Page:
Dan Gluibizzi makes work that recontextualizes internet photography into chromatic groupings of anonymous bodies and faces. The figures in his paintings appear self-possessed and unconcerned with our gaze. The eyes are handled as simple white ovals which, taken with the repetition of figures, emphasizes their anonymity, making them strangely familiar. Although the bodies are sometimes shown in states of longing or desire, the work is decidedly not erotic— instead calling attention to the variability of bodies and the humanness of desire.
In A Couple Kisses (2019) we see twenty-four cropped pairs of kissers stacked in askew rows. The bottom of the composition is all cool colored jewel-tones, while the top glows with hot reds, oranges, and violets. It's a clever allusion to the way our hearts race and cheeks flush when we kiss.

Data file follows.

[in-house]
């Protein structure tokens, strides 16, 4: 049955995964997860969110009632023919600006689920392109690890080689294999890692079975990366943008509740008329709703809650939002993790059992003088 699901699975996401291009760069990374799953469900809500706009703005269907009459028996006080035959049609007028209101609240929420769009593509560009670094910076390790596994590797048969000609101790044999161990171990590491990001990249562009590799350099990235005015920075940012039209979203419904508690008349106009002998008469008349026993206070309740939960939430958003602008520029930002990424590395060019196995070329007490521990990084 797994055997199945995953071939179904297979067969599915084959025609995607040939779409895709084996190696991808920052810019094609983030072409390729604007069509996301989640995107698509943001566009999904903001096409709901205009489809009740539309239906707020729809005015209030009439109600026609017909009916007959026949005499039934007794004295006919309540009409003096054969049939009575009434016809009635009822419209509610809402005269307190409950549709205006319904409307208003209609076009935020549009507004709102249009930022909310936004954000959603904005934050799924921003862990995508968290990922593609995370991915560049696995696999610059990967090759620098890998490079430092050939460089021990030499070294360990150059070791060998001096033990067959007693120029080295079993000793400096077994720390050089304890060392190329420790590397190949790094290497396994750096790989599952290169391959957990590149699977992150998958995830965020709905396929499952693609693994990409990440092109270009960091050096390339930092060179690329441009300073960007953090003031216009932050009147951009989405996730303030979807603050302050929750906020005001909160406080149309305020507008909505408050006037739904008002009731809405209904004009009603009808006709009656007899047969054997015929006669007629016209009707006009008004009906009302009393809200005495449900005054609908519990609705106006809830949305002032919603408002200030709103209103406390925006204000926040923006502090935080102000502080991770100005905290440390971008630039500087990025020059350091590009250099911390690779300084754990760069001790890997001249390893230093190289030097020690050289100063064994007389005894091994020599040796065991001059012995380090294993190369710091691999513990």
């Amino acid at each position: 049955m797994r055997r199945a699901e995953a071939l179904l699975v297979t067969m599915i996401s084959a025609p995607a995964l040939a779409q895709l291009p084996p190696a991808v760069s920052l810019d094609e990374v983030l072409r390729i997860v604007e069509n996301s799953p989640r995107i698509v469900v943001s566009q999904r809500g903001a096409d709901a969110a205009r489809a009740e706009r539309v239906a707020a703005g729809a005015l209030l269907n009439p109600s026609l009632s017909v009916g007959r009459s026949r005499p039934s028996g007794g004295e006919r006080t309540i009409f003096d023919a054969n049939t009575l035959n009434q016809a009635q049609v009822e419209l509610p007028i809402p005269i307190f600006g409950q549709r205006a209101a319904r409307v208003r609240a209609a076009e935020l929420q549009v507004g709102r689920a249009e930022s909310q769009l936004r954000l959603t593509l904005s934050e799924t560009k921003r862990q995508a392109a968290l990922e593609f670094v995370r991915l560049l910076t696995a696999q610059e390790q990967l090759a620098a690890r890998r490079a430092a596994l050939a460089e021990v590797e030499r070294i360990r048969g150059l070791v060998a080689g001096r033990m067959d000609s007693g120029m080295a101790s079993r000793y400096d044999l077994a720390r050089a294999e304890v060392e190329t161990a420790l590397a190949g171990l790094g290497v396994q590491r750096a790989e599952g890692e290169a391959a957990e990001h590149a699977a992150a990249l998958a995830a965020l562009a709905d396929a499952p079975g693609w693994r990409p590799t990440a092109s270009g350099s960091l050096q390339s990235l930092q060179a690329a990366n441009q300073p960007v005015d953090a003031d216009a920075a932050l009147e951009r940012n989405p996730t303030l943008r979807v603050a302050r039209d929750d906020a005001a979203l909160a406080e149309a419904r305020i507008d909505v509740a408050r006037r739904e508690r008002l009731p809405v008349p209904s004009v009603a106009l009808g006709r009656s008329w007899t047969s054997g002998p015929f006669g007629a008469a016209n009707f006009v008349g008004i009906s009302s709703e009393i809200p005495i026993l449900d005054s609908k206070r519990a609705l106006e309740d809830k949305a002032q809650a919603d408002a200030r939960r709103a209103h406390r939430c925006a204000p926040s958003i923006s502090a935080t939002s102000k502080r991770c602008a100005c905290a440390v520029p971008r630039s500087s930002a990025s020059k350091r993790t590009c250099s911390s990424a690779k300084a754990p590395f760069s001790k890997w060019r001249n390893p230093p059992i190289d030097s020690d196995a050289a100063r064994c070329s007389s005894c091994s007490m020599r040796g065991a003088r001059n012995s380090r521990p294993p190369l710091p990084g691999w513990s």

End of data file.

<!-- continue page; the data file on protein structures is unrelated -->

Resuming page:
Friends and Strangers (2017) is a visual testament to longing and loneliness. It shows mostly solitary figures painted in shades of burnt orange and plum, on a washy olive background. The fifty anonymous figures hover in a loose grid like disembodied identities moving through the ether of the internet.
Placeholders (2017) shows us twenty-five individuals posing with blank white signs. It is at once an homage to the internet trend of posing with signs, a riff on virtue signaling, and a mirror for our own projections. The piece encapsulates the internet's insatiable need to churn through images, often misappropriating along the way. Indeed, Dan's paintings often call attention to "both the open possibilities and dark edges of online community life."